Last year fire was used to consume the lives of tens of Christchurch’s Muslim community. The same source that allows us to cook, function in the dark and give us warmth was used to murder. The tragedy was amplified by the fact that the murderer chose a time of mass gathering in the two Mosques in Christchurch to do so. It is eerie that our Parasha opens with both mass gathering and the prohibition of lighting fire on Shabbat. What happens when fire is used for destruction in the context of a Kahal and Kehilla?
To add to the eerie parallels, we are in a situation today, one year after the attacks, where the entire world is banned from mass gatherings. New Zealand just on Thursday decreed that maximum indoor gatherings are 100 individuals, which will have widespread implications for businesses, communities, events and all other institutions and places of gathering. The world is driven into isolation in light of the spread of COVID-19 and even New Zealand’s borders are closed to outsiders, leaving an entire country to be isolated in their homes in a now isolated country from the rest of the world.
How do we reconcile all of this a year after the Christchurch shootings? What can we learn to give us strength and wisdom moving forward? How does the one year since the attacks take on new meaning in light of the COVID-19 virus spreading and the isolation ripple effect worldwide?
Our world is changing, rapidly. In New Zealand, we are becoming more isolated with every passing day. The Parasha remind us of the importance of community, the importance of coming together and celebrating together, as one, and the importance of being part of something bigger than ourselves. Shabbat is a day when community comes together and when families come together and sit down around the Shabbat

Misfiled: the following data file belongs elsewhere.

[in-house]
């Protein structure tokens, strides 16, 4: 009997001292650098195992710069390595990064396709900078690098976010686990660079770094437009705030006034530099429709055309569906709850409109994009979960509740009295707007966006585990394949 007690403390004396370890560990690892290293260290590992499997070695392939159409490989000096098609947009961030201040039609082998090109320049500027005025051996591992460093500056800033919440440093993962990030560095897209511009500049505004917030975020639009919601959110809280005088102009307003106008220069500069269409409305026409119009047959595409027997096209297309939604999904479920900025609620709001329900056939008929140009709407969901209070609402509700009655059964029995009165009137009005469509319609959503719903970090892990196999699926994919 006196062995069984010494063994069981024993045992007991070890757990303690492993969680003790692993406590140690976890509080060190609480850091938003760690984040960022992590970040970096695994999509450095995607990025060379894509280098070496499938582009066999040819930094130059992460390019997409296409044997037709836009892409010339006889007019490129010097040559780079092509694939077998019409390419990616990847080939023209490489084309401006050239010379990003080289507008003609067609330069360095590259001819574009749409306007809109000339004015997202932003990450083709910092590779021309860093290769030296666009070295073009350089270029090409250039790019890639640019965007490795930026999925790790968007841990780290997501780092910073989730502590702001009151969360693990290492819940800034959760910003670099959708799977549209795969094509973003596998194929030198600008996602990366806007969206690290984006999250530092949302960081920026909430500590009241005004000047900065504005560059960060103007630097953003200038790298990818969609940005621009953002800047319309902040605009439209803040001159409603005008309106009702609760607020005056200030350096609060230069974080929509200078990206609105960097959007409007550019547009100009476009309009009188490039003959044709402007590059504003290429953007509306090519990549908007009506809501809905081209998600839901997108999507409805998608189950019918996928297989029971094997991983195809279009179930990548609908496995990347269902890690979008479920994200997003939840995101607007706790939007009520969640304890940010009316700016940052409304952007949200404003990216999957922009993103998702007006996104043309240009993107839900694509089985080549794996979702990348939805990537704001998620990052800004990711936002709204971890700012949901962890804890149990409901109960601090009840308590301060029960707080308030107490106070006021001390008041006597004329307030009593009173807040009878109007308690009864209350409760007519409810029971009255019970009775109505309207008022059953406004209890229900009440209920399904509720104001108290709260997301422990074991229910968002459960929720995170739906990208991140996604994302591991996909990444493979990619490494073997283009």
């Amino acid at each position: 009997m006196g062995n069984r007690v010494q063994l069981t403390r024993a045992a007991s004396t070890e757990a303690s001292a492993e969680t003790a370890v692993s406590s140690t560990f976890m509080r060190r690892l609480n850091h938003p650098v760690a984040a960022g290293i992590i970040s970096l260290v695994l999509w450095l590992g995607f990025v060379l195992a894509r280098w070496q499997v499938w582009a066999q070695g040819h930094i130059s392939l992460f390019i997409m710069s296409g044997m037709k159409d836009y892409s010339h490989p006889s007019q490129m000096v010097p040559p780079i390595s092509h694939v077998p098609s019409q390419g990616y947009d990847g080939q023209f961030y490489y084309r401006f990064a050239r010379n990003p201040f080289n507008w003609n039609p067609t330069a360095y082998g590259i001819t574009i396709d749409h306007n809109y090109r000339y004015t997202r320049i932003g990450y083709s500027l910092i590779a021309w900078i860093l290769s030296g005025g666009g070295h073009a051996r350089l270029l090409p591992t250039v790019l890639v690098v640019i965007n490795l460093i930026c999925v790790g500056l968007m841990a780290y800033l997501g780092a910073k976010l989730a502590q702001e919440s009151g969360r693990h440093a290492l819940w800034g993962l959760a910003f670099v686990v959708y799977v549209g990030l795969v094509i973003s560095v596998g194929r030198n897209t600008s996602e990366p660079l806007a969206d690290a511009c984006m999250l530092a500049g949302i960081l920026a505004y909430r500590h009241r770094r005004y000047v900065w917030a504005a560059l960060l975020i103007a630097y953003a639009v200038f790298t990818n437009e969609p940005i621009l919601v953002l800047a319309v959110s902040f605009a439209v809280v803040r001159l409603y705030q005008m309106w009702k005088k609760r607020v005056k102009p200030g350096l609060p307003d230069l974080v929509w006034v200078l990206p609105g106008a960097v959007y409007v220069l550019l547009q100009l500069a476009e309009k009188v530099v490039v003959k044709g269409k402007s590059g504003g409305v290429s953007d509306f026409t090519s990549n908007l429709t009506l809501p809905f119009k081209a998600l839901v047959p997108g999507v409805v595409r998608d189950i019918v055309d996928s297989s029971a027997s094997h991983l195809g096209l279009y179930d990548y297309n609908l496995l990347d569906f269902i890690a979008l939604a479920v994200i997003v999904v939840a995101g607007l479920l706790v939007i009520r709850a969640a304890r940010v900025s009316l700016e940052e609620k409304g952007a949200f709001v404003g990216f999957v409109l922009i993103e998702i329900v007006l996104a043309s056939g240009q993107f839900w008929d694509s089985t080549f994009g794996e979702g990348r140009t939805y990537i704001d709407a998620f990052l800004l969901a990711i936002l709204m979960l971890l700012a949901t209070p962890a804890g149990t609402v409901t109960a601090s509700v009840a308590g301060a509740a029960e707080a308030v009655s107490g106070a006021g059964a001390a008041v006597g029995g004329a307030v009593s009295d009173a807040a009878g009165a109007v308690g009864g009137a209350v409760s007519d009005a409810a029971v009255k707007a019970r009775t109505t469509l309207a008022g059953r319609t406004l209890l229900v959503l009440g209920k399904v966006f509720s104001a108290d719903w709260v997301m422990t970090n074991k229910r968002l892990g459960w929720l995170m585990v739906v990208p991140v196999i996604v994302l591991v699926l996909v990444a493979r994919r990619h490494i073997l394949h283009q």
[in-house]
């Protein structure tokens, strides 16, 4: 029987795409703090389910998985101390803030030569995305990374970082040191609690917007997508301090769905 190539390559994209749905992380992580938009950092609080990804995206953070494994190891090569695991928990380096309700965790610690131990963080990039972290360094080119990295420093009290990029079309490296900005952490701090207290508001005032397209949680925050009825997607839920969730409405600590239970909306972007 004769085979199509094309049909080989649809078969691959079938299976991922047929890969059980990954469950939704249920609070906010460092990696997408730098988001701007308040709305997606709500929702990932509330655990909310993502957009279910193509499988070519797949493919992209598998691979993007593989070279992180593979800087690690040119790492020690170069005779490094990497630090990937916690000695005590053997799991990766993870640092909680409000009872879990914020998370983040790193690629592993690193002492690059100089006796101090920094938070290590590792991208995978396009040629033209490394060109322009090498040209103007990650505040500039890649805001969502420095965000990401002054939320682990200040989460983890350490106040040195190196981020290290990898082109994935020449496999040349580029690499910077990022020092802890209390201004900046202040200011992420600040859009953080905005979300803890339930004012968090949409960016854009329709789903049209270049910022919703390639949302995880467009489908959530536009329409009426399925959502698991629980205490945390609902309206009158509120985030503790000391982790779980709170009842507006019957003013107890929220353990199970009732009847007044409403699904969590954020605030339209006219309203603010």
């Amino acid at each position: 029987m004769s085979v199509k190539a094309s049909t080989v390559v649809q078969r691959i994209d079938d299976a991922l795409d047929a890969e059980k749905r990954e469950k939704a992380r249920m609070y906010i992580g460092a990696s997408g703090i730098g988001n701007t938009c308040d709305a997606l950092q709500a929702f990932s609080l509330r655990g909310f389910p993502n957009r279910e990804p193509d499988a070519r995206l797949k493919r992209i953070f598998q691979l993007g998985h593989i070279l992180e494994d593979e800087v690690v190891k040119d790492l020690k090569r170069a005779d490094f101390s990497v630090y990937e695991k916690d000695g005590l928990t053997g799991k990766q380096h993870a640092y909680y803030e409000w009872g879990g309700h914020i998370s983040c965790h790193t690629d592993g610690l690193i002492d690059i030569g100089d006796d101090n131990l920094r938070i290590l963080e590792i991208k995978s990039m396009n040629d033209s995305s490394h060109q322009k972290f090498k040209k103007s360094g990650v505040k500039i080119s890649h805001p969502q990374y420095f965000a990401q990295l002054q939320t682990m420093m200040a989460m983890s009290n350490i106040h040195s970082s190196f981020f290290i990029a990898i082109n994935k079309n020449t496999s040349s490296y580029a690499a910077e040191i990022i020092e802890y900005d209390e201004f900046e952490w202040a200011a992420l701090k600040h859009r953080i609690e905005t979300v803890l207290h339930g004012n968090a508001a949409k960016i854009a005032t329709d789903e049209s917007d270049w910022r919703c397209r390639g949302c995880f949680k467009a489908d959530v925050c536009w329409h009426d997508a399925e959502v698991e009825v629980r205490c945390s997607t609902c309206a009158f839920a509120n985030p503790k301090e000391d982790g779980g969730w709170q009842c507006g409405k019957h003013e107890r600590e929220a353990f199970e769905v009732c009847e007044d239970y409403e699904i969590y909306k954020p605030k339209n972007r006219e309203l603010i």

table sharing stories, songs, food and a Shabbat atmosphere. It’s when we come together for Tefilla as a Kehilla every week. The attack on Christchurch used the Friday prayer sessions, when the Muslim community comes together in prayer, against them. The attacker used the concept of Vayakhel to cause destruction. In response to the attacks, we must create Kehilla to build and create, we must come together not just as a Jewish community but as a wider community as well, supporting each other, reaching out to one another, being a better neighbour, friend, school parent, volunteer and supporter both within our own Jewish community and outside of it.
COVID-19 protocols will surely become more prohibitive in the short term, forcing us into isolation. But even in isolation we can turn our sights to creating community. Classes and gatherings can be done virtually, communication today is relatively easy once one has access to the Internet and all social media platforms, and the world is really becoming much smaller, despite geographical distance. The one thing we cannot replace virtually is coming together on Shabbat – Vayakhel. That is why had a Minyan this past Shabbat. It may or may not be a sign to come, but it is that sense of belonging, of community and of getting strength from each other that bonds us and that we yearn for.
My blessing to our community is -
May Hashem give us the strength to continue to seek out community even in these isolating times, and give all of the decision makers in our community, in New Zealand and worldwide the wisdom and foresight to help bring us out of these challenging times, and do our part, our Hishtadlut, in order to help keep ourselves safe from the COVID-19 virus and its perils.